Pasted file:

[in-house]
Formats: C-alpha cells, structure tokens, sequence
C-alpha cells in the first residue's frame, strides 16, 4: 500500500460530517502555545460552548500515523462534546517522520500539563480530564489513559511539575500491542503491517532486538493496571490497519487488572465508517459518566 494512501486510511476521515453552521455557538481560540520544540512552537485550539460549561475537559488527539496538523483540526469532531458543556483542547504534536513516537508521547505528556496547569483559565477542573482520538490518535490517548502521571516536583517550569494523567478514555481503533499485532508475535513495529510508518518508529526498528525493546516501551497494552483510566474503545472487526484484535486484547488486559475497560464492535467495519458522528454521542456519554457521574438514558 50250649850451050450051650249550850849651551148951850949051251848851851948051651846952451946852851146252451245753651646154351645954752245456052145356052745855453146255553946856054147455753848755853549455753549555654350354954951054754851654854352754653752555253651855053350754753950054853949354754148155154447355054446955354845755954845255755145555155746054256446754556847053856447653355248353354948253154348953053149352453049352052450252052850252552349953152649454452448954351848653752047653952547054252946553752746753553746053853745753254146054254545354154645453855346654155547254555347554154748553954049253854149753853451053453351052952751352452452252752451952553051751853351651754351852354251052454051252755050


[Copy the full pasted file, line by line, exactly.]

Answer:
[in-house]
Formats: C-alpha cells, structure tokens, sequence
C-alpha cells in the first residue's frame, strides 16, 4: 500500500460530517502555545460552548500515523462534546517522520500539563480530564489513559511539575500491542503491517532486538493496571490497519487488572465508517459518566 494512501486510511476521515453552521455557538481560540520544540512552537485550539460549561475537559488527539496538523483540526469532531458543556483542547504534536513516537508521547505528556496547569483559565477542573482520538490518535490517548502521571516536583517550569494523567478514555481503533499485532508475535513495529510508518518508529526498528525493546516501551497494552483510566474503545472487526484484535486484547488486559475497560464492535467495519458522528454521542456519554457521574438514558 50250649850451050450051650249550850849651551148951850949051251848851851948051651846952451946852851146252451245753651646154351645954752245456052145356052745855453146255553946856054147455753848755853549455753549555654350354954951054754851654854352754653752555253651855053350754753950054853949354754148155154447355054446955354845755954845255755145555155746054256446754556847053856447653355248353354948253154348953053149352453049352052450252052850252552349953152649454452448954351848653752047653952547054252946553752746753553746053853745753254146054254545354154645453855346654155547254555347554154748553954049253854149753853451053453351052952751352452452252752451952553051751853351651754351852354251052454051252755050